A Few Ways Radio Could Use OpenAI’s New Text To Video

A few weeks ago one of the leading A.I. companies, OpenAI, created quite a buzz when they released a demo of Sora, their new text-to-video model. In case you haven’t seen it yet, here it is.

Believe it or not all of the clips in that video were generated directly by Sora without modification based solely off the prompts that are shown. Understandably most of the concern expressed after the videos release revolved around people using this technology to spread misinformation, which OpenAI says they’re addressing by having ‘red teamers’ and ‘domain experts adversarially’ test ‘the model’.  I share everyone’s legitimate concerns,  but I’m also excited for how technology like this could level the playing field and allow creatives within the radio industry to produce some pretty amazing video content with a limited budget once this tech is available to the public. Here are a few of the ways I could see radio using text-to-video A.I.

Imagine a morning show talking about going to see the new Dune movie on the air. After the break they spend a few seconds typing in a prompt to generate a video that shows the team members of the show goofing around on one of the planets from the movie. They pull the best sixty seconds of audio from the on-air break, throw it under their new video footage and share it to social media with a link back to the station website to hear the full break. This could work for literally any kind of content the on-air talent talk about, especially silly or weird news stories, and it could happen with a few keystrokes. Pairing this tech with things like Radio Content Pro, that writes verbatim on-air content in radio speak, could allow on-air talent to create the video footage before they even do the live on-air break (So it’s ready to go almost immediately).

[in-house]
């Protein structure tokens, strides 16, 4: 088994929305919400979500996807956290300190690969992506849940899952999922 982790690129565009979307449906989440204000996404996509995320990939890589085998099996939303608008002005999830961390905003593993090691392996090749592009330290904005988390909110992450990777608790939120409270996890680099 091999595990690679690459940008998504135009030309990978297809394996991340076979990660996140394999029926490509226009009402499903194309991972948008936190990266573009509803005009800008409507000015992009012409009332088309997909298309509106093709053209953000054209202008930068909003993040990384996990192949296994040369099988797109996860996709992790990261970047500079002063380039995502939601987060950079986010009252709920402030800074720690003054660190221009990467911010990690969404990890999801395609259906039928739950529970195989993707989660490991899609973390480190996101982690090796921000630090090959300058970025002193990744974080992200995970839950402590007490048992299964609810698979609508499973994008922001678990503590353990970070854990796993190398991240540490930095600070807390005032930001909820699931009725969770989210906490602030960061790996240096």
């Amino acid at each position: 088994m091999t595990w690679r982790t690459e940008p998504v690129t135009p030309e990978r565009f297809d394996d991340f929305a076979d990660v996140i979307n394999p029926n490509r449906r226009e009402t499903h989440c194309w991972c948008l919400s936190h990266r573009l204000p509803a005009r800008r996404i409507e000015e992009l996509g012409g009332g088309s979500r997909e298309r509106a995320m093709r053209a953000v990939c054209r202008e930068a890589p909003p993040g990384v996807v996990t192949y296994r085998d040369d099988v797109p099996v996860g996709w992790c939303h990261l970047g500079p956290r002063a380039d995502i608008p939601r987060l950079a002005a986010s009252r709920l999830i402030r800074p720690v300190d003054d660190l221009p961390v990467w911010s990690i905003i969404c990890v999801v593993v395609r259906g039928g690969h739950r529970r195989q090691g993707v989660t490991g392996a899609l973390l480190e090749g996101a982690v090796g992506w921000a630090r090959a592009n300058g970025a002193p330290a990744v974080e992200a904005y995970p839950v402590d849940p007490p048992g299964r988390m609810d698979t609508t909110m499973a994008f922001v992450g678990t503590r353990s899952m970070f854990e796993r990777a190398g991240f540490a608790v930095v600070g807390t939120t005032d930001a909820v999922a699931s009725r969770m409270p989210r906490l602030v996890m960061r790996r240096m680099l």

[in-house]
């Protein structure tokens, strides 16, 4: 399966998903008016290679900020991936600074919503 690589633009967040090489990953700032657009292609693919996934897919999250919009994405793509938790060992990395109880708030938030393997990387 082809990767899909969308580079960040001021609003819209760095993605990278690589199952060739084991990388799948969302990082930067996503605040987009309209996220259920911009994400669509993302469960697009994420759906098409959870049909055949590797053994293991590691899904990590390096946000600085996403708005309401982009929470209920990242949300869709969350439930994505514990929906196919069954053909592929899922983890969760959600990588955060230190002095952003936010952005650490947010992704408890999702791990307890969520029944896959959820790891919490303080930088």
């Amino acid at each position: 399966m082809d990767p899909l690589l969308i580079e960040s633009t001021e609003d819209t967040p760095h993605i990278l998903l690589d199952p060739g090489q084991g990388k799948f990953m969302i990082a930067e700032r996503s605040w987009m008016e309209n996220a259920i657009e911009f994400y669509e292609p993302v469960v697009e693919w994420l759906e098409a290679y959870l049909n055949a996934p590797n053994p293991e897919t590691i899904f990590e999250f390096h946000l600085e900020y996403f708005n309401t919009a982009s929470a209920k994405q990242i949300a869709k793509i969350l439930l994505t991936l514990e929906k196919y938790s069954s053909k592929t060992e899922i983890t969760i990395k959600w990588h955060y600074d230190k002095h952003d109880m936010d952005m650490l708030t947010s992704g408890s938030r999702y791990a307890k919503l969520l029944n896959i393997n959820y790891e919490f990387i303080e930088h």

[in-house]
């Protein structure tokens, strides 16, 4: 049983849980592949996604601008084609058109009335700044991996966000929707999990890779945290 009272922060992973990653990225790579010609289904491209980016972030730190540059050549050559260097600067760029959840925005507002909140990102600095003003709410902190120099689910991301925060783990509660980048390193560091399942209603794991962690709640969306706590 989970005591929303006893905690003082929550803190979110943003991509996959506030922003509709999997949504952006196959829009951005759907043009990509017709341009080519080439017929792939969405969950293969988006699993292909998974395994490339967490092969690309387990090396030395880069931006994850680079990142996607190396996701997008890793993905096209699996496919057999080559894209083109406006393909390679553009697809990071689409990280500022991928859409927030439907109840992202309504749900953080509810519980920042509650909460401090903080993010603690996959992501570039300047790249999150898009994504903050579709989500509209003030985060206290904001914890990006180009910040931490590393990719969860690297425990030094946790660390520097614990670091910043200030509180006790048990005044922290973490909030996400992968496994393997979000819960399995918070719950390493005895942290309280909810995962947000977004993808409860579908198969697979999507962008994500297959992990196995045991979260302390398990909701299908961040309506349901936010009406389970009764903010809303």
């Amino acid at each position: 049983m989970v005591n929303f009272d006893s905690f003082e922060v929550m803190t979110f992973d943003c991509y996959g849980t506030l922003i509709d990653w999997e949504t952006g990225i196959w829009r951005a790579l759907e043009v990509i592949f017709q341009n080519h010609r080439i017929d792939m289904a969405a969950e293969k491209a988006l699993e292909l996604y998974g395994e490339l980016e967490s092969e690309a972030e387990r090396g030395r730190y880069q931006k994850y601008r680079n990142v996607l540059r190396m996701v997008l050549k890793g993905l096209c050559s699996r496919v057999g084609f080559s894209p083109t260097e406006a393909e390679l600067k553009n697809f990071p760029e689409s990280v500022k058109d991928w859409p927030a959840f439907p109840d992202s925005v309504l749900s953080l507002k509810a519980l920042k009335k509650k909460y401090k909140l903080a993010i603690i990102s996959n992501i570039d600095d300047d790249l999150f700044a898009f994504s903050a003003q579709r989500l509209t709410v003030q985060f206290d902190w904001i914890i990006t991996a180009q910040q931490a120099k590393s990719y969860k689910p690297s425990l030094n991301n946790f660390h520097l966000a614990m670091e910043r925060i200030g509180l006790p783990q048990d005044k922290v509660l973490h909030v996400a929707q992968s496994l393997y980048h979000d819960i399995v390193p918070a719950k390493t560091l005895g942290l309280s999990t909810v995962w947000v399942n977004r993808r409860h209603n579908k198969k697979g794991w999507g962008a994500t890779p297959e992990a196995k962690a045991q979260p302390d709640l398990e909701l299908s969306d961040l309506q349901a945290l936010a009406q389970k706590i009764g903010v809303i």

Promotionally text-to-video could be used to quickly create video footage that helps explain or promote on-air contests and promotions to be used at station and partner events in front of large crowds. On the sales front there are tons of applications, easily turning audio spots into video ads for pre-rolls and mid-rolls, creating better spec spots and short station video demos paired to audio composites.

A few years ago I wrote about how we’ve officially entered The Era of The Content Creator and that was before A.I. made it’s recent massive leaps forward. My point at the time, which is even more true now, is that people capable of creating their own content from scratch are incredibly valuable now that they’re surrounded with affordable tools to do so daily on a much larger scale. But, only if they fully embrace those tools.

What do you think? What are some ways radio could use OpenAI’s new text-to-video technology once it becomes available to the public and are you scared or excited about this kind of new tech? Comment below or email me at Andy@RadioStationConsultant.com.

Pic designed by OpenAI’s Sora.

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